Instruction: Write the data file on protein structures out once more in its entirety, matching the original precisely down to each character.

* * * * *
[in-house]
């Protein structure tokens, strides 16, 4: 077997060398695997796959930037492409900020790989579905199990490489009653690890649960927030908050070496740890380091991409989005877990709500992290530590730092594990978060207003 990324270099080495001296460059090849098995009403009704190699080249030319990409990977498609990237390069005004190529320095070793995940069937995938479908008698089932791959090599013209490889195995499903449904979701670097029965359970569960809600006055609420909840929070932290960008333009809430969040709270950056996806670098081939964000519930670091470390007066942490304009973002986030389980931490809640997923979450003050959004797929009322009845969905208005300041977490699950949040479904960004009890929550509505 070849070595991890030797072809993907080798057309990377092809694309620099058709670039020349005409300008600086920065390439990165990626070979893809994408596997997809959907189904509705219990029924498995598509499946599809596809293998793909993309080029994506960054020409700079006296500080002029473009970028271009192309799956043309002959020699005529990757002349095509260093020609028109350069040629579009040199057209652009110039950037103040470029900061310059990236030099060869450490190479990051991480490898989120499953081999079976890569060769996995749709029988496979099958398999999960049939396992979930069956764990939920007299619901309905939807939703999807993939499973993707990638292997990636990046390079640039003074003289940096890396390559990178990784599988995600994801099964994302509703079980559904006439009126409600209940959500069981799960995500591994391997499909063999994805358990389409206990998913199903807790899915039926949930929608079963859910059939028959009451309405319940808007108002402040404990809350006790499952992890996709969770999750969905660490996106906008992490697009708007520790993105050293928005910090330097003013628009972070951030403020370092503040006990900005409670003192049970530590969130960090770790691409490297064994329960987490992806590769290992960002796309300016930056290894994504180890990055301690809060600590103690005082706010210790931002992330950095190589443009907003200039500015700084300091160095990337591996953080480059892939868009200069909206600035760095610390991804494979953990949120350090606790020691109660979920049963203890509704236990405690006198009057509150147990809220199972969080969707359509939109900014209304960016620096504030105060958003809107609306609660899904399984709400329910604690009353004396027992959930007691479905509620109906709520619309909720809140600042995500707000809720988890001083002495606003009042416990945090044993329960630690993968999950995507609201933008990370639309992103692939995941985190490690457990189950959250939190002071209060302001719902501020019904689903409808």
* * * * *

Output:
[in-house]
């Protein structure tokens, strides 16, 4: 077997060398695997796959930037492409900020790989579905199990490489009653690890649960927030908050070496740890380091991409989005877990709500992290530590730092594990978060207003 990324270099080495001296460059090849098995009403009704190699080249030319990409990977498609990237390069005004190529320095070793995940069937995938479908008698089932791959090599013209490889195995499903449904979701670097029965359970569960809600006055609420909840929070932290960008333009809430969040709270950056996806670098081939964000519930670091470390007066942490304009973002986030389980931490809640997923979450003050959004797929009322009845969905208005300041977490699950949040479904960004009890929550509505 070849070595991890030797072809993907080798057309990377092809694309620099058709670039020349005409300008600086920065390439990165990626070979893809994408596997997809959907189904509705219990029924498995598509499946599809596809293998793909993309080029994506960054020409700079006296500080002029473009970028271009192309799956043309002959020699005529990757002349095509260093020609028109350069040629579009040199057209652009110039950037103040470029900061310059990236030099060869450490190479990051991480490898989120499953081999079976890569060769996995749709029988496979099958398999999960049939396992979930069956764990939920007299619901309905939807939703999807993939499973993707990638292997990636990046390079640039003074003289940096890396390559990178990784599988995600994801099964994302509703079980559904006439009126409600209940959500069981799960995500591994391997499909063999994805358990389409206990998913199903807790899915039926949930929608079963859910059939028959009451309405319940808007108002402040404990809350006790499952992890996709969770999750969905660490996106906008992490697009708007520790993105050293928005910090330097003013628009972070951030403020370092503040006990900005409670003192049970530590969130960090770790691409490297064994329960987490992806590769290992960002796309300016930056290894994504180890990055301690809060600590103690005082706010210790931002992330950095190589443009907003200039500015700084300091160095990337591996953080480059892939868009200069909206600035760095610390991804494979953990949120350090606790020691109660979920049963203890509704236990405690006198009057509150147990809220199972969080969707359509939109900014209304960016620096504030105060958003809107609306609660899904399984709400329910604690009353004396027992959930007691479905509620109906709520619309909720809140600042995500707000809720988890001083002495606003009042416990945090044993329960630690993968999950995507609201933008990370639309992103692939995941985190490690457990189950959250939190002071209060302001719902501020019904689903409808």